A Quebecois Elvis impersonator is disillusioned to find a Chinaman participating in an Elvis contest. He later takes his wife on vacation to the island of Santa Banana.Written by
Thomas McWilliams <firstname.lastname@example.org>
This low-budget Quebec cult classic is actually an amalgamation of 3 half-hour shorts made in 1981, '83 and '85. It's about the life of Bob (Elvis) Gratton, who's sort of the Babbitt of Brossard: a crass, far-right-wing small-business owner who lives in an unimaginably ugly house in an even uglier Montreal suburb and puts meaning into his life by impersonating Elvis on a local TV show (even though his command of English is tenuous at best). He's in love with all aspects of American culture and is unambiguously federalist - in fact, the film was director Pierre Falardeau's reaction to the Quebec referendum of 1980. The film is meant to give a very negative picture of francophone federalists, but also to show that there's a little bit of Elvis Gratton in everyone (that's the very subtle message of the final scene in the first short).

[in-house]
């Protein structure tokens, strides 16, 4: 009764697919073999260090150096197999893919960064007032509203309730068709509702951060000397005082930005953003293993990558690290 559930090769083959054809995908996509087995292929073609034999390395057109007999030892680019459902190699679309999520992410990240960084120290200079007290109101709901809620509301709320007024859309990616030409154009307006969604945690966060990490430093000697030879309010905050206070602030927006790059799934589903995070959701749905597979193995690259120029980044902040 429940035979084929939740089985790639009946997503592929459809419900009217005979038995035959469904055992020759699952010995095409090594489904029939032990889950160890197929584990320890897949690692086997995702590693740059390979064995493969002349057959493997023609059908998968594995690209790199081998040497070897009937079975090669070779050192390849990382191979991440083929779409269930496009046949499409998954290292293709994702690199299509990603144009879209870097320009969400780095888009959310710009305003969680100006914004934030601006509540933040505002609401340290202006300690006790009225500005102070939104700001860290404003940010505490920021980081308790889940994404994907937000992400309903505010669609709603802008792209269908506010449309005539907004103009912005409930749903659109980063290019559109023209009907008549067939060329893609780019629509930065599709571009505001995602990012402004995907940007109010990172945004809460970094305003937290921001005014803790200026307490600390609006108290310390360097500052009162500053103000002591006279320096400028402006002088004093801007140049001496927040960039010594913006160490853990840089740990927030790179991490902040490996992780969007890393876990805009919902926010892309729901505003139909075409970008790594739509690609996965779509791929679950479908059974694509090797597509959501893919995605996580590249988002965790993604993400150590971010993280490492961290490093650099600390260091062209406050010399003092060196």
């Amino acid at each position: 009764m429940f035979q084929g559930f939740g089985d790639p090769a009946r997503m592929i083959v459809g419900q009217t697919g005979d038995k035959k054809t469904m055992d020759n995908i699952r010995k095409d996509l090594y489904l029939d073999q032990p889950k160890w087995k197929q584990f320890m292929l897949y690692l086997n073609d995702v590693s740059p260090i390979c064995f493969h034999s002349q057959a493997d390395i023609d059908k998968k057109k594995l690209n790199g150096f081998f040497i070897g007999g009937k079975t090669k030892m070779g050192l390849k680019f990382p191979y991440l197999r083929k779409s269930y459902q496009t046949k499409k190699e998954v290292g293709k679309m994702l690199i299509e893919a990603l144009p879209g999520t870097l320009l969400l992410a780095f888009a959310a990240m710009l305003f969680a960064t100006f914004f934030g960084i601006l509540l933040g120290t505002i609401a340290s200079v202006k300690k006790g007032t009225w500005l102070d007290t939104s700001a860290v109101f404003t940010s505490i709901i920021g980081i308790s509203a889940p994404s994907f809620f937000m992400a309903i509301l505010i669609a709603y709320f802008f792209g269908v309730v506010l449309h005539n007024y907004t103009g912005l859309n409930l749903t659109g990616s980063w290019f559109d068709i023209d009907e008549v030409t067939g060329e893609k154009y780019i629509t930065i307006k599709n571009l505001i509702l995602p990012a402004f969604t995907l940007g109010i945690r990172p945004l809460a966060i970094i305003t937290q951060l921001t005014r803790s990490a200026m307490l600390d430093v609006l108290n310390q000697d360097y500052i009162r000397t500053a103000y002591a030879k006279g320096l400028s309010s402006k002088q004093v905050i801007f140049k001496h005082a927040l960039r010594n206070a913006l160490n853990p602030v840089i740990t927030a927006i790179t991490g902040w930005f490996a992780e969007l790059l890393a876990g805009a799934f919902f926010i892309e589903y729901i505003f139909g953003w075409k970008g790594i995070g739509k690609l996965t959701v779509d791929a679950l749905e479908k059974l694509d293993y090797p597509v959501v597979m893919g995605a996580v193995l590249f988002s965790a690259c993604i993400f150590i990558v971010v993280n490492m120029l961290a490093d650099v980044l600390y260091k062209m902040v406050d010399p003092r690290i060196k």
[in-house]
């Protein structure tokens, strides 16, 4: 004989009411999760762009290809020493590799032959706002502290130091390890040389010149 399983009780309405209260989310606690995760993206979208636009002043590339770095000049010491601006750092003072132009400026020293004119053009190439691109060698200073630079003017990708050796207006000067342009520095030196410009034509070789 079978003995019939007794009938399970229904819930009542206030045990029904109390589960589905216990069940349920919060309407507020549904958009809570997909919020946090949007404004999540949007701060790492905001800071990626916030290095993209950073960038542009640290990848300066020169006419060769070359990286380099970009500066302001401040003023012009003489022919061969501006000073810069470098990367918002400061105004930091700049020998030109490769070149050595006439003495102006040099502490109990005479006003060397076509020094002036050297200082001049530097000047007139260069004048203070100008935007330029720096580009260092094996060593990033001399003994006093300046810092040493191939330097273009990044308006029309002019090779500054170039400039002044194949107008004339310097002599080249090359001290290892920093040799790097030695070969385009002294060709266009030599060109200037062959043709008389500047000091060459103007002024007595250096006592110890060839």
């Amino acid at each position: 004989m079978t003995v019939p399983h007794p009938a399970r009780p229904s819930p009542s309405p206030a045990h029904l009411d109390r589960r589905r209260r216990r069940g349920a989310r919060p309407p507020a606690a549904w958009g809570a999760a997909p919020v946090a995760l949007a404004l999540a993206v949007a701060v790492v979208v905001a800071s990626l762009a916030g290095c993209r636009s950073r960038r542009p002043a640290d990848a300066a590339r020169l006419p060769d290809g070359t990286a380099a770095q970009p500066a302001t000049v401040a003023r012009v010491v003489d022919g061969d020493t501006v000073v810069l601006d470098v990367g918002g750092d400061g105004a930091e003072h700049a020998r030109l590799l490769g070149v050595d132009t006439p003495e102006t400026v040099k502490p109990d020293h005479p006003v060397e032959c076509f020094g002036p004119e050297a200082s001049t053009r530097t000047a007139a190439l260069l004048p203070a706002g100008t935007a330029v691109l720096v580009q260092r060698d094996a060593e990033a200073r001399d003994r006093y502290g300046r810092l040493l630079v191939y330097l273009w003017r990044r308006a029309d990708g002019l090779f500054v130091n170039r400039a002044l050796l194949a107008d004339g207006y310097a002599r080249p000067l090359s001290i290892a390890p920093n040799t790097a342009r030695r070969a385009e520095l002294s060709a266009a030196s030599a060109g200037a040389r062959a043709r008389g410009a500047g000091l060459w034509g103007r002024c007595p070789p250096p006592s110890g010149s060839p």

In many ways this is a very bad movie: subzero production values, embarrassingly puerile slapstick scenes which drag on far too long, etc. But that's all part of its charm, and it's not hard to see how it became a cult classic. Parts of it are very funny, the language is extremely colourful (although those not familiar with Quebec French may need to use subtitles) and it perfectly captures the essence of the kind of petty-bourgeois dullards who are prevalent not just on Montreal's South Shore, but throughout the world, and to a certain extent in all of us. Julien Poulin is wonderful in the title role, but Pierre Falardeau himself is not very good in his cameos, particularly as the American televangelist (his English isn't very good). Definitely recommended. And skip the sequel at all costs.
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